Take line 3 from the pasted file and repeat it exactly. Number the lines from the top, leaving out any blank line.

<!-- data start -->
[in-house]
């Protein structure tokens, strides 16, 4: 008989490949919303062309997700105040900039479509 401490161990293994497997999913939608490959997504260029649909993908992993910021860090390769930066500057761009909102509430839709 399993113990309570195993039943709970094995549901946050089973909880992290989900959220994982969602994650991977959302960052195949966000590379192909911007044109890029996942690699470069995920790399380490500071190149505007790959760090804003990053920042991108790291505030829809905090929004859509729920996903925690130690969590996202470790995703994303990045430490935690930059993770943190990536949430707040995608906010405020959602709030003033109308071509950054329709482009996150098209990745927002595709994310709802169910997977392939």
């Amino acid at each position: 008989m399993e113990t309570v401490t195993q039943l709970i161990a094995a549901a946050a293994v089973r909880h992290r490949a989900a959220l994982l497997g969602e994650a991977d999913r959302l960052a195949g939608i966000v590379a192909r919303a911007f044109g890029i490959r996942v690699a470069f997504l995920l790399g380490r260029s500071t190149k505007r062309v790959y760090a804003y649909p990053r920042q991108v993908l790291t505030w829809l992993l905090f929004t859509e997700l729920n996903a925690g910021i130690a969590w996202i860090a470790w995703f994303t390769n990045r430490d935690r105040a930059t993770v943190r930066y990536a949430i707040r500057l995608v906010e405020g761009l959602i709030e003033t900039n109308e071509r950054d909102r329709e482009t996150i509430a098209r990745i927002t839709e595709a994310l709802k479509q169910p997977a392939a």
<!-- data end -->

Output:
């Amino acid at each position: 008989m399993e113990t309570v401490t195993q039943l709970i161990a094995a549901a946050a293994v089973r909880h992290r490949a989900a959220l994982l497997g969602e994650a991977d999913r959302l960052a195949g939608i966000v590379a192909r919303a911007f044109g890029i490959r996942v690699a470069f997504l995920l790399g380490r260029s500071t190149k505007r062309v790959y760090a804003y649909p990053r920042q991108v993908l790291t505030w829809l992993l905090f929004t859509e997700l729920n996903a925690g910021i130690a969590w996202i860090a470790w995703f994303t390769n990045r430490d935690r105040a930059t993770v943190r930066y990536a949430i707040r500057l995608v906010e405020g761009l959602i709030e003033t900039n109308e071509r950054d909102r329709e482009t996150i509430a098209r990745i927002t839709e595709a994310l709802k479509q169910p997977a392939a």